Wednesday, May 29, 2013 | 12:05 p.m.
U.S. Sen. Harry Reid lambasted the Nevada Public Utilities Commission this week, accusing the energy regulators of trying to scuttle a bill before the state Legislature that would require NV Energy to stop using coal to produce electricity.
Reid and his staff have been deeply involved in Senate Bill 123, a 10-year plan that would speed up NV Energy’s closure of coal plants in Southern Nevada and set in motion a massive construction plan to build new natural gas and renewable energy plants.
The PUC has been critical of the legislation, arguing it puts too much risk on ratepayers to shoulder the cost of constructing the plants and limits the commission’s ability to oversee the plan.
That opposition riles Reid, who has pushed for years to eliminate coal-fired power plants from the state.
“They raised hell here because it was taking away their power,” Reid said of the PUC in an interview taped for the public affairs program To the Point. “Well, I think we need to take more power away from this little bureaucracy that I think has done a lot to hinder the development of renewable energy rather than help it.
“I think they are trying to maintain their turf. I think their turf should be more limited than it is.”
The PUC is charged with regulating NV Energy, a privately owned utility that serves Southern and Northern Nevada. By law, the commission must balance the interests of ratepayers and the company’s shareholders “by providing public utilities with the opportunity to earn a fair return on their investments while providing customers with just and reasonable rates.”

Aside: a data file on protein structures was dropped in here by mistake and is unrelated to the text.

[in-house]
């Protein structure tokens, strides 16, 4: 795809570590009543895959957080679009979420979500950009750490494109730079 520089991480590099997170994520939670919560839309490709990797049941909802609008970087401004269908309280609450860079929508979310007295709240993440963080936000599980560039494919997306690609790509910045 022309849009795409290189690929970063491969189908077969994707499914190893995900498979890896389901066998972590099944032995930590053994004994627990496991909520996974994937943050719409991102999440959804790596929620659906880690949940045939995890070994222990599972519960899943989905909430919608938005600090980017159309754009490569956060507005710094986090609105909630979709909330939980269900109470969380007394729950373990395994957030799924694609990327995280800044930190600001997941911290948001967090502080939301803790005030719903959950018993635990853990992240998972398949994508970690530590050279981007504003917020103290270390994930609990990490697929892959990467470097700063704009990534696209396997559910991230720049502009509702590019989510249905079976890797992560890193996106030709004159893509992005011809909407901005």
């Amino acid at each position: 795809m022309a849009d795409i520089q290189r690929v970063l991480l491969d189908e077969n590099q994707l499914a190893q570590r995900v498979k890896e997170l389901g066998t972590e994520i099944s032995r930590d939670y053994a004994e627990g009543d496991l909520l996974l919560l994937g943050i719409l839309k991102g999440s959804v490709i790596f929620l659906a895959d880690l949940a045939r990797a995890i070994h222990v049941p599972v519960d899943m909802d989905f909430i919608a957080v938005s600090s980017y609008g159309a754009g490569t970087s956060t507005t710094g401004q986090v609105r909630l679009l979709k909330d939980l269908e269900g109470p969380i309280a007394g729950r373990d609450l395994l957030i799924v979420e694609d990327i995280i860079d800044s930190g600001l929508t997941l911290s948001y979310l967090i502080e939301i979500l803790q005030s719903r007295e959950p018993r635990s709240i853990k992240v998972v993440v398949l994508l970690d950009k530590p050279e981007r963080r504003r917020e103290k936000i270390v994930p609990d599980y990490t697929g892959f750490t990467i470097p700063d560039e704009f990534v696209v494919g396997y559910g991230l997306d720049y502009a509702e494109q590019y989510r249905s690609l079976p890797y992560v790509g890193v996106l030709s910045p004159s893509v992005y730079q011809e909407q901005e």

But critics, including Reid, say that often leads the commission to seek the lowest cost method of delivering electricity.
“They need to start looking at more than just basic cost because some of the cost is what is good for the health of the people,” Reid said. “They don’t do that. That’s not part of their portfolio.”
In response to opposition from many quarters, NV Energy has repeatedly amended SB 123, addressing some of the concerns of large customers and the PUC.
“They weakened the bill a little bit, that’s ok,” Reid said. “I hope they get it to (Gov. Brian) Sandoval so he can sign it.”
Although Reid’s staff has been involved in helping craft Senate Bill 123, Reid said he hasn’t personally lobbied the bill.
“I think this should rise or fall on its merits,” he said. “My staff been involved and keep in daily touch with the people trying to work this through. I hope they can get it done. I feel fairly comfortable we’ll get something done.”
The measure passed the Senate unanimously and Sandoval has said he supports it. The bill hasn’t yet made it out of the Assembly Commerce and Labor Committee.